• azhu moonji appa: meaning, 'crybaby dad'; Guess there is not much to translate...
  • amma kulika poya: meaning, 'go take bath'; translates to 'Don't show your face to me. Get away.'
  • appa shave pannanum: meaning, 'dad, go n shave'; again translates to 'Don't show your face to me. Get away.'

I can figure that the bathe and shave is not literal, because he uses the swear phrase, with everyone: avva shave pannanum, amma shave pannanum, etc... And when gets really angry, he puts so much emphasis on the first syllable of the word 'po'ya that he literally sings a song, appa poooya! :-)

I am wondering how the expression of anger through words happens at such an early age! 

And the longer we keep the habit, the harder it gets to overcome it... I am learning a little late in life; but at least happy that I am learning!

Saturday, September 29, 2012

Anger Management with Ashwath

There once was a little boy who had a bad temper. His father gave him a bag of nails and told him that every time he lost his temper, he must hammer a nail into the back of the fence. The first day the boy had driven 37 nails into the fence. Over the next few weeks, as he learned to control his anger, the number of nails hammered daily gradually dwindled down. He discovered it was easier to hold temper than to drive those nails into the fence.
Finally the day came when the boy didn't lose his temper at all. He told his father about it and the father suggested that the boy now pull out one nail to each day that he was able to hold his temper.
The days passed and the young boy was finally able to tell his father that all the nails were gone. The father took his son by the hand and led him to the fence. He said, "You have done well, my son, but look at the holes in the fence. The fence will never be the same."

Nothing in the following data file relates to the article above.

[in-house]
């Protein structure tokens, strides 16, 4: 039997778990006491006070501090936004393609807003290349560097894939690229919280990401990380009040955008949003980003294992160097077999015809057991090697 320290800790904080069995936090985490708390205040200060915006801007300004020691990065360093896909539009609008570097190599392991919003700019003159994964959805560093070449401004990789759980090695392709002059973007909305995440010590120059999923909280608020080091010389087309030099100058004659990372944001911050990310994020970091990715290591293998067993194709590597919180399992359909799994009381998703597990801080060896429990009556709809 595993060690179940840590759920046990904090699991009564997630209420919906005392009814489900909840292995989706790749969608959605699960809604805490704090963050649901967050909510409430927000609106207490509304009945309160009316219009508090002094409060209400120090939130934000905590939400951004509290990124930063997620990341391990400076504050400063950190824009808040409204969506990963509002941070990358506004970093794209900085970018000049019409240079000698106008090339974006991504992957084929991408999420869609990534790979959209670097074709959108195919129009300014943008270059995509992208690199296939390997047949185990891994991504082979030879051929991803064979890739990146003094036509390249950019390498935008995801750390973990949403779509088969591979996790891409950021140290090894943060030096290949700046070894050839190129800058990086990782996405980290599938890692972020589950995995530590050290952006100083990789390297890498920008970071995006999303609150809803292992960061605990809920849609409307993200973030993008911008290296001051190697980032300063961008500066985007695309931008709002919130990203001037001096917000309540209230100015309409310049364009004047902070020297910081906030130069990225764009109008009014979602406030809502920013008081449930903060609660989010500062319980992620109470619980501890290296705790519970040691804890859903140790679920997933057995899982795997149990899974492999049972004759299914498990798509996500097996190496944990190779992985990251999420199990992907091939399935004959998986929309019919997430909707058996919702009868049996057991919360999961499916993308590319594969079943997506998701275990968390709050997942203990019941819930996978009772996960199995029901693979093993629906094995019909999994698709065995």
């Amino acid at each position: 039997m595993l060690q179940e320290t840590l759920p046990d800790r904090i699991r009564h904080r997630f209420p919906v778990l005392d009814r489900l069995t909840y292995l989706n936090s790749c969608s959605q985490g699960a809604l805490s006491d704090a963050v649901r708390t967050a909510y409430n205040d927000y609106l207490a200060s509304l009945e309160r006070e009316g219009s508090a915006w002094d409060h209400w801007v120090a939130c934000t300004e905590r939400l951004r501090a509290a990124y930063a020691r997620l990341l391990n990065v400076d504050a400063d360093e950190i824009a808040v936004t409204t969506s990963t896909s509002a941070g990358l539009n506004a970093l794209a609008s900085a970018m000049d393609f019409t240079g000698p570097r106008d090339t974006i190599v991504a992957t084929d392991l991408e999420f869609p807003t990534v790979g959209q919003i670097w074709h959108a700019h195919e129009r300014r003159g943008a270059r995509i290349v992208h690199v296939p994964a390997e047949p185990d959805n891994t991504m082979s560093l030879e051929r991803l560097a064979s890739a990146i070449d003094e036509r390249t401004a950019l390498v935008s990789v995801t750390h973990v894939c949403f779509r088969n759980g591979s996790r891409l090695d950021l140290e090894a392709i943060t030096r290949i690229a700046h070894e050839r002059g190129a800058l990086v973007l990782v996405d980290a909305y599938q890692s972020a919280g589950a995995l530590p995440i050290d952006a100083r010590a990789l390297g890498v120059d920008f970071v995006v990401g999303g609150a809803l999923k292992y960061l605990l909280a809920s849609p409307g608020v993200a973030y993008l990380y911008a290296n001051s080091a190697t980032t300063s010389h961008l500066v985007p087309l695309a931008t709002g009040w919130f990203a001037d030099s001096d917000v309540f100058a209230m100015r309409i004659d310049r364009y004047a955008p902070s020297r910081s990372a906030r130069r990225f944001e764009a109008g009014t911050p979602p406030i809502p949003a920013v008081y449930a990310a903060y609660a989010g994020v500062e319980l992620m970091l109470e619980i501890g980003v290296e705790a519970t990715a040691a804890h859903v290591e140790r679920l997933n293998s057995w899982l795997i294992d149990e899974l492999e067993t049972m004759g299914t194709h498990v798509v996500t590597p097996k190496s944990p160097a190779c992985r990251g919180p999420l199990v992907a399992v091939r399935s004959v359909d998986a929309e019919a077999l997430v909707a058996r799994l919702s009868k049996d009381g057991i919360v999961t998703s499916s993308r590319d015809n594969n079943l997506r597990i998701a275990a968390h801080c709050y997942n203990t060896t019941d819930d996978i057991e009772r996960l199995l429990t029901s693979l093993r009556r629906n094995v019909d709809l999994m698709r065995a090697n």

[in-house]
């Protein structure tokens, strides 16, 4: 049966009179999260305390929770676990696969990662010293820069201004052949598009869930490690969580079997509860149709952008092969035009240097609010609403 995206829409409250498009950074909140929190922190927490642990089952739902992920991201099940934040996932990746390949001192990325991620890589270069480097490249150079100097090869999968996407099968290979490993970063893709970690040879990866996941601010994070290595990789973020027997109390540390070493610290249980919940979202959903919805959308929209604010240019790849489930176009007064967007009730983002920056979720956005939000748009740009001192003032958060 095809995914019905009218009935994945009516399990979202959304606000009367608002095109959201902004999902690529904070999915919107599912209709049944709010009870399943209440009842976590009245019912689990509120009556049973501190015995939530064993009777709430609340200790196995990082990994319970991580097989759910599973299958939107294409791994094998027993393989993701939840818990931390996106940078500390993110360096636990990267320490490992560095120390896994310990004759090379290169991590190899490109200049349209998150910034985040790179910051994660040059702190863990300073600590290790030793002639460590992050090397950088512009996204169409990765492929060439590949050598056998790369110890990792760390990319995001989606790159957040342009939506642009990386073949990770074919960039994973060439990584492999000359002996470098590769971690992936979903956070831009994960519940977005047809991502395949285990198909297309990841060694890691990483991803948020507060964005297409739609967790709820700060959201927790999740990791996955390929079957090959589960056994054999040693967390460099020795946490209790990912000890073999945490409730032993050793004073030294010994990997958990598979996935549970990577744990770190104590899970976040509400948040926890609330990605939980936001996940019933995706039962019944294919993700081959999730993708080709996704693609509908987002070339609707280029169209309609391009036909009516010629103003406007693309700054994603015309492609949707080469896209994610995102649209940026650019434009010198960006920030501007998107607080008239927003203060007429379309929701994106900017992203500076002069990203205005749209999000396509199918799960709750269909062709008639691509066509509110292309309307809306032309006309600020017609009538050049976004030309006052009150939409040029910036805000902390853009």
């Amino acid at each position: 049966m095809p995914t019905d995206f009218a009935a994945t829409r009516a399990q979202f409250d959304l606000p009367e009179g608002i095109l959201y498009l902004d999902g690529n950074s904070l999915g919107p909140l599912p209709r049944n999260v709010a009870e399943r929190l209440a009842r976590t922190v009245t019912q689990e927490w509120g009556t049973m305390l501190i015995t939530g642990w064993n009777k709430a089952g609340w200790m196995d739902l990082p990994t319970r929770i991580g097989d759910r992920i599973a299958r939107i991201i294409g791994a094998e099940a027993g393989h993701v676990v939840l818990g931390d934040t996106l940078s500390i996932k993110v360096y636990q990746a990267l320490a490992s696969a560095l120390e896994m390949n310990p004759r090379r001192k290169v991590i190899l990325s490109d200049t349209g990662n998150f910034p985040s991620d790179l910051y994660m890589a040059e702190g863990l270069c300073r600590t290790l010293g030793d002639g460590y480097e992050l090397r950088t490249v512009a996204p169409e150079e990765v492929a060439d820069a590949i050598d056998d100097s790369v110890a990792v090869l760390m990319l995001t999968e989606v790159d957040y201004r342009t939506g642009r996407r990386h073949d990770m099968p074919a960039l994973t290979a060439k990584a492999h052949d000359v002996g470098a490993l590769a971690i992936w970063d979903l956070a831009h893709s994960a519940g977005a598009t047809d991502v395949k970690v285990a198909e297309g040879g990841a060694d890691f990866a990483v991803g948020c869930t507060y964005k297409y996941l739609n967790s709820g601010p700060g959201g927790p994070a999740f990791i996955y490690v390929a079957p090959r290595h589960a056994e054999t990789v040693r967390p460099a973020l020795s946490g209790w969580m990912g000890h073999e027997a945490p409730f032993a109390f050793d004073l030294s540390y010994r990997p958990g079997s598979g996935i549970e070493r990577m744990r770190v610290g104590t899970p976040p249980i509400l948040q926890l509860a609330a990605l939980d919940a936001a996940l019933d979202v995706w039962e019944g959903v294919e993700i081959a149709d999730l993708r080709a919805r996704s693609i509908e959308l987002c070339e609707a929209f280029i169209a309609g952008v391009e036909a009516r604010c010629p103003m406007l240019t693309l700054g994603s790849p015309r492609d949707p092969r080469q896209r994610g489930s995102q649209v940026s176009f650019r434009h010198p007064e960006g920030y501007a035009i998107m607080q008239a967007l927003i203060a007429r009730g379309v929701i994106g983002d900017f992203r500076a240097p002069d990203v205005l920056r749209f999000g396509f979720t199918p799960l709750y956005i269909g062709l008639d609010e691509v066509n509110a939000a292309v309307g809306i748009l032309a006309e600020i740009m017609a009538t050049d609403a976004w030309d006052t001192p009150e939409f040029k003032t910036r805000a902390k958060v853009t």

When you say things in anger, they leave a scar just like this one. You can put a knife in a man and draw it out. It won't matter how many times you say I'm sorry, the wound is still there. "A verbal wound is as bad as a physical one."

There can hardly be anyone who has not read this story—at least those who receive/received forwards in their inbox. And for a person like me who has access to anger within reach and in abundant and renewable forms, I think I'd probably need to make a creative poster, hit a nail on the wall at a good viewing angle, hang it up, and read as often and whenever I interact with my son, Ash, especially when I try to feed him breakfast and dinner, and of course, when he misbehaves.

In fact, at times anger soars up like a well-kindled and well-oiled fire, when he throws tantrums, or you know, when you get a slap your face unexpectedly, I mean, I can even tolerate it when it is done without that anger in his face. But with the anger, it is very annoying, and there we go... another one bites the dust! The result being, I get angry, I either reprimand him (not the assertive, non-violent rebuke but the violent kind), or worse-case scenario, hit back. Another case in point that evokes rage is when he does things you tell him not to do--something like, when he touches a wall splattered with layers of dirt.

At these times, I keep reminding myself that it is perhaps what I had sown, that I am reaping now. Perhaps the anger that I bestowed on him, is what I am getting back. At this point of realization, I decide I want to chop off the tree. So, if not chop at least not to water it—I mean, to not let the fire grow, at least one can stop pouring oil into it. So the next course of action is to consciously decide not to shout or express anger when anger is exhibited.